Proposed Data Collections Submitted for Public Comment and Recommendations, 71534-71535 [E5-6668]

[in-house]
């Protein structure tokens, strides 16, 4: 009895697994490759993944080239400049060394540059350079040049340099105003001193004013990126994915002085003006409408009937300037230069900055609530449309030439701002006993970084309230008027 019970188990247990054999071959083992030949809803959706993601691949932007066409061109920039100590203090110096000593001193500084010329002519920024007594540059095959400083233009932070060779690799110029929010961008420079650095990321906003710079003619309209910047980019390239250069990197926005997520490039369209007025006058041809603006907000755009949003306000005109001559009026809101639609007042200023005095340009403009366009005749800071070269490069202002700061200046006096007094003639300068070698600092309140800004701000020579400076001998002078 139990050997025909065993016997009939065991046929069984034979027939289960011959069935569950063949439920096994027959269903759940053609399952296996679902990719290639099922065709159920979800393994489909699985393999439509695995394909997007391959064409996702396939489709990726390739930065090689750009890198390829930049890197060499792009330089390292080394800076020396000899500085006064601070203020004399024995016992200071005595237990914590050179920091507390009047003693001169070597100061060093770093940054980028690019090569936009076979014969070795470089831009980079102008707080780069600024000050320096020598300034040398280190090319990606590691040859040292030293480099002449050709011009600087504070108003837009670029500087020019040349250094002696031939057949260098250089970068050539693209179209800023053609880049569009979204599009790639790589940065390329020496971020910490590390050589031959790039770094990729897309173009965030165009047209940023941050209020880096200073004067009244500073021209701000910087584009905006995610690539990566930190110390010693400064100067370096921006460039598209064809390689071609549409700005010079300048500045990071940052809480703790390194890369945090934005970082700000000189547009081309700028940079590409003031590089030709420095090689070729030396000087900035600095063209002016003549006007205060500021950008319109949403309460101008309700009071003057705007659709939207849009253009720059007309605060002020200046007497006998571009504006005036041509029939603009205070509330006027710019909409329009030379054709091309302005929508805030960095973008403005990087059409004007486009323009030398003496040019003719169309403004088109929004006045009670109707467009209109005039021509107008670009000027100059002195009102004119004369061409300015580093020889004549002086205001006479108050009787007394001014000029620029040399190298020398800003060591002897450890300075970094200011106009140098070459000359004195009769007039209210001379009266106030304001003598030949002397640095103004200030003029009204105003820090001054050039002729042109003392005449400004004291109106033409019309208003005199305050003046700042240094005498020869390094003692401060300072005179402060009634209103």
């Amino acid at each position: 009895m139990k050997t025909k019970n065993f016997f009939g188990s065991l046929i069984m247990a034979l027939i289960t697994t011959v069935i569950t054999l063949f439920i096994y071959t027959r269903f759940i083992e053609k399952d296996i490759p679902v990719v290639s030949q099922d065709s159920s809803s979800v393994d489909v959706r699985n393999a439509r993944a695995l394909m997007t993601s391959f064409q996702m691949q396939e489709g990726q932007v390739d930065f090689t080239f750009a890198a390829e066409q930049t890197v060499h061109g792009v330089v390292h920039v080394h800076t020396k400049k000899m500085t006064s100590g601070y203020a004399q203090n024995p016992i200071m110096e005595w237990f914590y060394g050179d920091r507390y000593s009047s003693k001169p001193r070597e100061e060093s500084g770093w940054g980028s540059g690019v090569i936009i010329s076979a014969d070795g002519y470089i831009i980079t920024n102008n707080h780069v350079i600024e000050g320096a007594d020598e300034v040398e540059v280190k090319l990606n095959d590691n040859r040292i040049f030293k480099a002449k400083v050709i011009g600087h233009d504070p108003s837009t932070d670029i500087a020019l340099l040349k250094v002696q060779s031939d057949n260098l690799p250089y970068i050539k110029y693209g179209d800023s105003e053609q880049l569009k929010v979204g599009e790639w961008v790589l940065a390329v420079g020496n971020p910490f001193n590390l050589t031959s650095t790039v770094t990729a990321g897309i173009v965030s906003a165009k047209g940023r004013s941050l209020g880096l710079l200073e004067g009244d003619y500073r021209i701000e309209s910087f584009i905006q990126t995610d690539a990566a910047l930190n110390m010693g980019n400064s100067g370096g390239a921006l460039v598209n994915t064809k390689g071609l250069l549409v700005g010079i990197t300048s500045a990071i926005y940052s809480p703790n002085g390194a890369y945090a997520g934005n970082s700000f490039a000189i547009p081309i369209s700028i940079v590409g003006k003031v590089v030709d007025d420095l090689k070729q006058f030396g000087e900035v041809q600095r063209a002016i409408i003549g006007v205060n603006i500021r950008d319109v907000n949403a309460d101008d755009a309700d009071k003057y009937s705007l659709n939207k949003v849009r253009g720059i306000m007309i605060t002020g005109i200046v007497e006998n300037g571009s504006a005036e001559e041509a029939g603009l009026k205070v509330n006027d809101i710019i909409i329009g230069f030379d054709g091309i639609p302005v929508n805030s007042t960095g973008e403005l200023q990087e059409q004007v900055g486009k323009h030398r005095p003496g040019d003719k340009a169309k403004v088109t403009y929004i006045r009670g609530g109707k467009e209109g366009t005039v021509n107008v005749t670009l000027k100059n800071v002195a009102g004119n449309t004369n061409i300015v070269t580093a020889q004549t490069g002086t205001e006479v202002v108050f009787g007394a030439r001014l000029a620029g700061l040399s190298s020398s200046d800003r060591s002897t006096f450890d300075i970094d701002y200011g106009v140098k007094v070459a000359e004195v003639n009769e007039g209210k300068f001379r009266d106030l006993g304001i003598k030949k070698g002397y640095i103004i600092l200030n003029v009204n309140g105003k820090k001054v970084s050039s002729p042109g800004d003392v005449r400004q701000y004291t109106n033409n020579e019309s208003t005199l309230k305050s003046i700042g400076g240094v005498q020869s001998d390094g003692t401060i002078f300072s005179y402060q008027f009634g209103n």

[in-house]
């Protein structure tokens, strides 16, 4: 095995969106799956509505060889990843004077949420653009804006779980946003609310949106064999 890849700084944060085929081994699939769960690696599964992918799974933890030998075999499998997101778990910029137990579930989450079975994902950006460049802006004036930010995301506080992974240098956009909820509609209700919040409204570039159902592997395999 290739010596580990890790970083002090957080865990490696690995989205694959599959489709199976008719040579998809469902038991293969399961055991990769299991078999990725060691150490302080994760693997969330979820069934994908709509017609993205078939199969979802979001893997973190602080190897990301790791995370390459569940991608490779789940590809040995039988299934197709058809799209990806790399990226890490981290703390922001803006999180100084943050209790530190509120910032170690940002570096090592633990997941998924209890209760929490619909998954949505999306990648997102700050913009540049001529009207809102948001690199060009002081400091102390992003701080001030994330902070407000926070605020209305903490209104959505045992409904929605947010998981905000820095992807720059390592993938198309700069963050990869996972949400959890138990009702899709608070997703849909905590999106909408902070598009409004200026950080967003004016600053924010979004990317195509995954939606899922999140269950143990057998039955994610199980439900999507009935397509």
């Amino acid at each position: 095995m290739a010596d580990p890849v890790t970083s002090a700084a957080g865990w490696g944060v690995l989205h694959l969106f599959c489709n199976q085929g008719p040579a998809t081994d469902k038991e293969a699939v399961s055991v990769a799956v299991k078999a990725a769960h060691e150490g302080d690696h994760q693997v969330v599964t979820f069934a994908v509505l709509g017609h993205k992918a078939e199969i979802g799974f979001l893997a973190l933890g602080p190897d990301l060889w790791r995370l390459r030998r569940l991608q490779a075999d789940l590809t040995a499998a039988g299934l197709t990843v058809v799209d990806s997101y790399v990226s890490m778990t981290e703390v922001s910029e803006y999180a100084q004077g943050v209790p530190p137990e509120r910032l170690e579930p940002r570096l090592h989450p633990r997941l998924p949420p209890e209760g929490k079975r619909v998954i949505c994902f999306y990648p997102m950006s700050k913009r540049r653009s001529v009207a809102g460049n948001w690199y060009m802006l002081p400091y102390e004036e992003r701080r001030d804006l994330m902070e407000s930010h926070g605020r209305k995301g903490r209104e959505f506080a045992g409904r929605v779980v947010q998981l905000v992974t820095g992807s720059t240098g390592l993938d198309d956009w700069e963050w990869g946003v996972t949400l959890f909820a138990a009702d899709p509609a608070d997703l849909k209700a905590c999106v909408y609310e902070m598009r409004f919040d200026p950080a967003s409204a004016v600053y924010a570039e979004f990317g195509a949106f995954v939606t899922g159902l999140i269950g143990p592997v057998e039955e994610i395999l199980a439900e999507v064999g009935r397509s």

Download as PDF 71534 Federal Register / Vol. 70, No. 228 / Tuesday, November 29, 2005 / Notices 10 a.m.–12:30 p.m. 11 a.m.–1 p.m. Top 50 Resolution Voting Noon–1 p.m. Box Lunch 1 p.m.–5 p.m. Get Involved: A White House Conference on Aging Service Project Presentation & Discussion of Policy Tracks Organized by the Corporation for National and Community Service and the Washington, DC Jewish Community Center. A service project to help repair and weatherize a Washington, DC building that serves Latino seniors. All delegates are invited to participate, but space is limited. To register as a volunteer for the event, call Lavinia Balaci at 202.777.3246 or e-mail lavinia@dcjj.org. 1:30 p.m.–4 p.m. I Health and Long Term Living: The Honorable Mark McClellan, M.D., Ph.D., Administrator, Centers for Medicare and Medicaid Services I Planning Along the Lifespan: The Honorable Hal Daub, J.D. I Workplace of the Future: Ken Dychtwald, Ph.D., President, Age Wave I Civic Engagement and Social Engagement, David Eisner, CEO, Corporation for National and Community Service I Our Community (confirmation pending) I Technology and Innovation in an Emerging Senior/Boomer Marketplace (confirmation pending) 5 p.m.–6:30 p.m. Final Opportunity to Vote for Top 50 Resolutions 7 p.m.–9 p.m. Networking Receptions Location: Just off hotel lobby Pre-Conference Events Healthy Living Celebration!! Coordinator: President’s Council on Physical Fitness Presenters: I Melissa Johnson, Executive Director, President’s Council on Physical Fitness and Sports I Mollie Katzen, renowned healthy cookbook author, ‘‘Moosewood Cookbook’’ I Mark Zeug, Chairman, National Senior Games Association I Dot Richardson, Olympian and Board Member, President’s Council on Physical Fitness and Sports Simultaneous Fitness Sessions: I I I I 6:30 a.m.–8 a.m. Continental Breakfast Buffet 8:30 a.m.–11 a.m. Morning Resolution Implementation Strategy Sessions (Facilitated) I I I I I Ya-La Dancing Theraband Tai Chi Line Dancing Fitness Recognition Ceremony 3:30 p.m.–5:30 p.m. ONLY Tuesday, December 13, 2005 BY INVITATION Roundtable on Global Aging Planning Along the Lifespan Workplace of the Future Our Community Health and Long Term Living Civic Engagement and Social Engagement I Technology and Innovation in an Emerging Senior/Boomer Marketplace 11 a.m.–Noon Box Lunch Noon–2:30 p.m. Moderator: Richard Jackson, Ph.D. Director, Global Aging Initiative Center for Strategic and International Studies, Washington, DC The 21st Century burgeons in a new era of global aging in industrialized and industrializing nations. 4 p.m.–6 p.m. Top 50 Resolution Voting 5:30 p.m.–6 p.m. Exhibition Hall Ribbon Cutting Afternoon Resolution Implementation Strategy Sessions (Facilitated) Evening Welcoming Reception Afternoon Resolution Implementation Strategy Sessions (Facilitated) Organized by the Corporation for National and Community Service Monday, December 12, 2005 5:30 a.m.–7:30 a.m. Continental Breakfast Buffet 6 a.m.–Noon Conference Registration Location: Just off Hotel Lobby 9 a.m.–10:30 a.m. Opening Plenary VerDate Aug<31>2005 20:13 Nov 28, 2005 Jkt 208001 I I I I I Planning Along the Lifespan Workplace of the Future Our Community Health and Long Term Living Civic Engagement and Social Engagement I Technology and Innovation in an Emerging Senior/Boomer Marketplace 3 p.m.–5:30 p.m. I I I I I Planning Along the Lifespan Workplace of the Future Our Community Health and Long Term Living Civic Engagement and Social Engagement I Technology and Innovation in an Emerging Senior/Boomer Marketplace PO 00000 Frm 00076 Fmt 4703 Sfmt 4703 Dinner Plans Being Finalized Wednesday, December 14, 2005 6:30 a.m.–8 a.m. Continental Breakfast Buffet 8:30 a.m.–1:30 p.m. Closing Plenary Session and Luncheon [FR Doc. 05–23434 Filed 11–28–05; 8:45 am] BILLING CODE 4154–01–P DEPARTMENT OF HEALTH AND HUMAN SERVICES Centers for Disease Control and Prevention [30Day–06–0530] Proposed Data Collections Submitted for Public Comment and Recommendations The Centers for Disease Control and Prevention (CDC) publishes a list of information collection requests under review by the Office of Management and Budget (OMB) in compliance with the Paperwork Reduction Act (44 U.S.C. Chapter 35). To request a copy of these requests, call the CDC Reports Clearance Officer at (404) 639–4766 or send an email to omb@cdc.gov. Send written comments to CDC Desk Officer, Office of Management and Budget, Washington, DC or by fax to (202) 395–6974. Written comments should be received within 30 days of this notice. Proposed Project Dose Reconstruction Telephone Interviews under the Energy Employees Occupational Illness Compensation Program Act of 2000 (EEOICPA)— Revision—The National Institute for Occupational Safety and Health (NIOSH), Centers for Disease Control and Prevention (CDC). Background and Brief Description On October 30, 2000, the Energy Employees Occupational Illness Compensation Program Act of 2000 (Pub. L. 106–398) was enacted. This Act established a federal compensation program for employees of the Department of Energy (DOE) or certain of its contractors, subcontractors and vendors, who have suffered cancers and other designated illnesses as a result of exposures sustained in the production and testing of nuclear weapons. Executive Order 13179 was issued on December 7, 2000; it delegated authorities assigned to ‘‘the President’’ under the Act to the Departments of Labor, Health and Human Services, Energy and Justice. The Department of Health and Human Services (DHHS) was delegated the responsibility of E:\FR\FM\29NON1.SGM 29NON1 71535 Federal Register / Vol. 70, No. 228 / Tuesday, November 29, 2005 / Notices establishing methods for estimating radiation doses received by eligible claimants with cancer applying for compensation. NIOSH is to apply these methods to estimate the radiation doses of such individuals applying for compensation. This process has been ongoing since 2001; the only changes to the package are a reduction in burden hours due to a moderately lower rate of claims submission than estimated by the Department of Labor and the ability of the claimant to fill out the OCAS 1 form electronically (September 2005). In performance of its dose reconstruction responsibilities under the Act, NIOSH will interview claimants (or their survivors) individually and provide them with the opportunity, through a structured interview, to assist NIOSH in documenting the work history of the employee (characterizing the actual work tasks performed), identifying incidents that may have resulted in undocumented radiation exposures, characterizing radiologic will need to submit a form (OCAS–1) to confirm that all the information available to the claimant has been provided. The form will notify the claimant that signing the form allows NIOSH to forward a dose reconstruction report to DOL and to the claimant, and closes the record on data used for the dose reconstruction. Signing this form does not necessarily indicate that the claimant agrees with the outcome of the dose reconstruction. The dose reconstruction results will be supplied to the claimant and to the DOL, which will factor them into its determination of whether the claimant is eligible for compensation under the Act. This notice pertains to CDC’s request for Paperwork Reduction Act clearance to permit NIOSH to continue conducting dose reconstruction activities. The estimated total annualized burden hours are 4,900. There is no cost to respondents other than their time. protection and monitoring practices, and identifying co-workers and other witnesses as may be necessary to confirm undocumented information. In this process, NIOSH will use a computer assisted telephone interview (CATI) system, which will allow interviews to be conducted more efficiently and quickly than would be the case with a paper-based interview instrument. NIOSH will use the data collected in this process to complete an individual dose reconstruction that estimates as fully as possible the radiation dose incurred by the employee in the line of duty for DOE nuclear weapons production programs. After dose reconstruction, NIOSH will also perform a brief final interview with the claimant to explain the results and to allow the claimant to confirm or question the records NIOSH compiled. This will also be the final opportunity for the claimant to supplement the dose reconstruction record. At the conclusion of the dose reconstruction process, the claimant ESTIMATE OF ANNUALIZED BURDEN HOURS No. of respondents Data collection types Initial Interview ........................................................................................................... Conclusion Form ........................................................................................................ Dated: November 18, 2005. Betsey Dunaway, Acting Reports Clearance Officer, Centers for Disease Control and Prevention. [FR Doc. E5–6668 Filed 11–28–05; 8:45 am] BILLING CODE 4163–18–P DEPARTMENT OF HEALTH AND HUMAN SERVICES Centers for Disease Control and Prevention [30Day–06–05AP] Proposed Data Collections Submitted for Public Comment and Recommendations The Centers for Disease Control and Prevention (CDC) publishes a list of information collection requests under review by the Office of Management and Budget (OMB) in compliance with the Paperwork Reduction Act (44 U.S.C. Chapter 35). To request a copy of these requests, call the CDC Reports Clearance Officer at (404) 639–4766 or send an email to omb@cdc.gov. Send written comments to CDC Desk Officer, Office of Management and Budget, Washington, DC or by fax to (202) 395–6974. Written VerDate Aug<31>2005 20:13 Nov 28, 2005 Jkt 208001 4,200 8,400 comments should be received within 30 days of this notice. Proposed Project Spanish-language Folic Acid Communication Research and Creative Production—New—National Center on Birth Defects and Developmental Disabilities (NCBDDD), Centers for Disease Control and Prevention (CDC). Background and Brief Description Pregnancies and births affected by spina bifida or anencephaly have profound physical, emotional, and financial effects on families and communities. Recent data from the National Birth Defects Prevention Network surveillance system show that folic acid food fortification has resulted in an approximate overall 25% decline in Neural Tube Defect (NTD) affected pregnancies. Since food fortification in 1998, the number of babies born in the United States with these serious birth defects has declined. Before food fortification, CDC estimated that there were about 4,000 NTD-affected pregnancies each year. Since 1999, CDC has observed a decline so that the CDC National Center of Birth Defects and Developmental Disabilities now PO 00000 Frm 00077 Fmt 4703 Sfmt 4703 No. of responses per respondent 1 1 Average burden per response (in hours) 1 5/60 estimates that, annually, there are only about 3,000 NTD-affected pregnancies. Despite these exciting developments, Hispanic women in the United States remain the most vulnerable for having an NTD-affected pregnancy. The specific reason for this increased risk remains a mystery. What we do know is that they have a higher risk than Caucasian and African American women in the United States. Surveys conducted by CDC in 1999 and 2000 also showed that Hispanic women had the lowest reported folic acid knowledge and consumption. In 1995 and 1996 during the pre-fortification period, the prevalence of spina bifida and anencephaly among Hispanic women was about 10 per 10,000 births or pregnancies compared to about 8 per 10,000 among Whites and almost 6 per 10,000 among Blacks. Because Hispanic women still have the highest rate among the 3 racial/ethnic groups, CDC continues to make reaching them its top priority. CDC is interested in continuing to reach Spanish-speaking Hispanic women in the United States. Preliminary results from the Spanish Folic Acid Campaign Evaluation Survey E:\FR\FM\29NON1.SGM 29NON1